I've noticed that you haven't mentioned many details about where you live, or much about your daily life, like most other blogs do. Just curious. - R.K. in Alabama
JWR Replies: I try not to clutter my blog with daily minutiae. Since SurvivalBlog is intended to be educational, I try to stick to the preparedness issues at hand, as much as possible. That means downplaying politics and minimizing posts with detailed descriptions of what I'm eating, the eccentricities of our pets, my favorite music, and so forth. There are plenty of other blogs out there in the blogosphere for that.
To maintain our family's privacy, we are forced to be very circumspect. For OPSEC reasons, I never post pictures of my family members, our vehicles, our house, our livestock, or our ranch. In past years, we had some undesirable contacts with stalkers, so we were forced to go "down periscope." Given the nature of my blog, this heightened privacy posture is a must, for our personal safety. But here is what I can tell you about our lives, in a nutshell:
We live year-round at a ranch west of the Rockies, inside the American Redoubt.
The ranch is less than 100 acres, but it is surrounded by public land. This provides the ultimate "big backyard" for hunting and cutting firewood. To heat our home, we burn mainly Red Fir and Western Larch. (The latter is commonly called Tamarack, although technically it isn't.) On the ranch and within just a couple of miles of it, there is truly a lifetime supply of both varieties--either dead-fallen or dead-standing.
The ranch is fully fenced and cross-fenced. About half of it is sub-irrigated and provides excellent pasture. We raise dairy cattle and small livestock, we keep poultry, we have dozens of fruit and nut trees, and we have a very large fenced garden with extra-tall posts for our deer fence. The majority of my time is spent writing, editing and ranch chores, but I assist my wife with her dairying, cheese, butter and yogurt making, as well as dehydrating, freezing, and canning the bounty from our land. The majority of my wife's time is spent homeschooling our kids. We homeschool using the classical model.
Our ranch is nearly 30 miles from the nearest town. That can be inconvenient, at times. The area is quite scenic, but we live at fairly low elevation so we enjoy a reasonably-long growing season. A river passes through the back end of the property.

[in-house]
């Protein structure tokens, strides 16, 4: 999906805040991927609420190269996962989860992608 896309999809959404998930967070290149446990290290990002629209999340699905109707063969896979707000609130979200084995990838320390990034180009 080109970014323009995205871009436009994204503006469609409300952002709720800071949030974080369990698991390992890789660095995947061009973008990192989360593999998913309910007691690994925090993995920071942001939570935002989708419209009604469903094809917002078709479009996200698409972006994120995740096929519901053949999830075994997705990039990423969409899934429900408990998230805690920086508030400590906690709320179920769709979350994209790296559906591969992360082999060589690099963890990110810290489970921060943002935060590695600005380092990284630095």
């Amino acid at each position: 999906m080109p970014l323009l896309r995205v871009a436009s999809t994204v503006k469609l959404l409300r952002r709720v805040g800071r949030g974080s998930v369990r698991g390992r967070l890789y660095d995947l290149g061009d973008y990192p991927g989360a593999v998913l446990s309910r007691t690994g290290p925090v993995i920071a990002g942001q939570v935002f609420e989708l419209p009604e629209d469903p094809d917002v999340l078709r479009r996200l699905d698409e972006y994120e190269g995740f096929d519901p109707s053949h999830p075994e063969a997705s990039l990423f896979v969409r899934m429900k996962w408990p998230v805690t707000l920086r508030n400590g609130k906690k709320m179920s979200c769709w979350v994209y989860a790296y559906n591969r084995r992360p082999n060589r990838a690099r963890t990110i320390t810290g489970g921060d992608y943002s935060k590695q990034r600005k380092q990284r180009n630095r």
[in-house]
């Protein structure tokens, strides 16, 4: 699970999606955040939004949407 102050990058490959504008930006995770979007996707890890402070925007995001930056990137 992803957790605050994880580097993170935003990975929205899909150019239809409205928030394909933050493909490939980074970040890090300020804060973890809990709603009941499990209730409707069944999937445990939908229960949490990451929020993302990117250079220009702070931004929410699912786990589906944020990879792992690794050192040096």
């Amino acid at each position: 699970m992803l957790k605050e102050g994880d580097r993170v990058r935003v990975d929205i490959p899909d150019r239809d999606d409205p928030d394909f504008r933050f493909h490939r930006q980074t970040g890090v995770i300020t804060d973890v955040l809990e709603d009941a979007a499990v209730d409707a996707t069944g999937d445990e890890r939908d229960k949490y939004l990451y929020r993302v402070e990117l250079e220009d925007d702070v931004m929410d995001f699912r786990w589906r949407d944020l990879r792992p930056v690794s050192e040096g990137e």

We have a three year stored food supply that could easily be extended to serve us for much longer when supplemented with butchered livestock, wild game, wild huckleberries, and our garden produce.
We don't live in a bunker or in any sort of multi-family compound. Nor do we live at the idealized level of self-sufficiency and preparedness that is portrayed in my novels.
We faithfully attend a local Christian church that maintains Reformed distinctives. Our church supports a large number of missionaries. We also independently help support a Christian mission school in rural Zambia.
Two years ago, just a year after the untimely passing of my wife Linda ("The Memsahib"), I married a lovely young outdoorsy widow, who in the blog is called "Avalanche Lily." She had been widowed for several years, and already had children of her own. Our family is now quite large with children ranging from grade school age to college age. All of our children have been and will continue to be exclusively home schooled through the 12th grade.
We don't own a television, nor do we want one. We enjoy an eclectic mix of music, primarily via iTunes. We have a nearly a dozen shortwave radios, many of which are transformerless AC-DC All-American Five designs. (International shortwave listening has been one of my passions since I was in junior high school.) One nice thing about our locale is that we are in an electromagnetic quiet zone. This makes for outstanding shortwave and AM DXing.
At the ranch we primarily use MURS band radios for intrusion detection (with a Dakota Alert), our everyday chores, hiking, horseback riding, and hunting. We also have 2 meter, 6 meter, and HF rigs. Several family members are licensed ham radio operators, but you won't find us in any of the ham callsign databases like QRZ.com.
For our privacy, I selected a Vonage telephone number with a 510 prefix. That is a prefix normally associated with Northern California. That phone prefix often confuses mass media reporters and my consulting clients. (We don't live in California.)
Also for our privacy, we have our mail forwarded from a post office box in Moyie Springs, Idaho. We don't live anywhere near there. This address is often a source of confusion. I regularly get e-mails from readers, mentioning that they will be "passing through" Moyie Springs, and saying that they'd like to meet me for lunch or dinner. That would be a very long drive for me!
We do our best to lead a quiet, humble, Christ-centered life. Living in the hinterboonies has its drawbacks, but we wouldn't trade it for anything in the world. We are never moving back to the suburbs!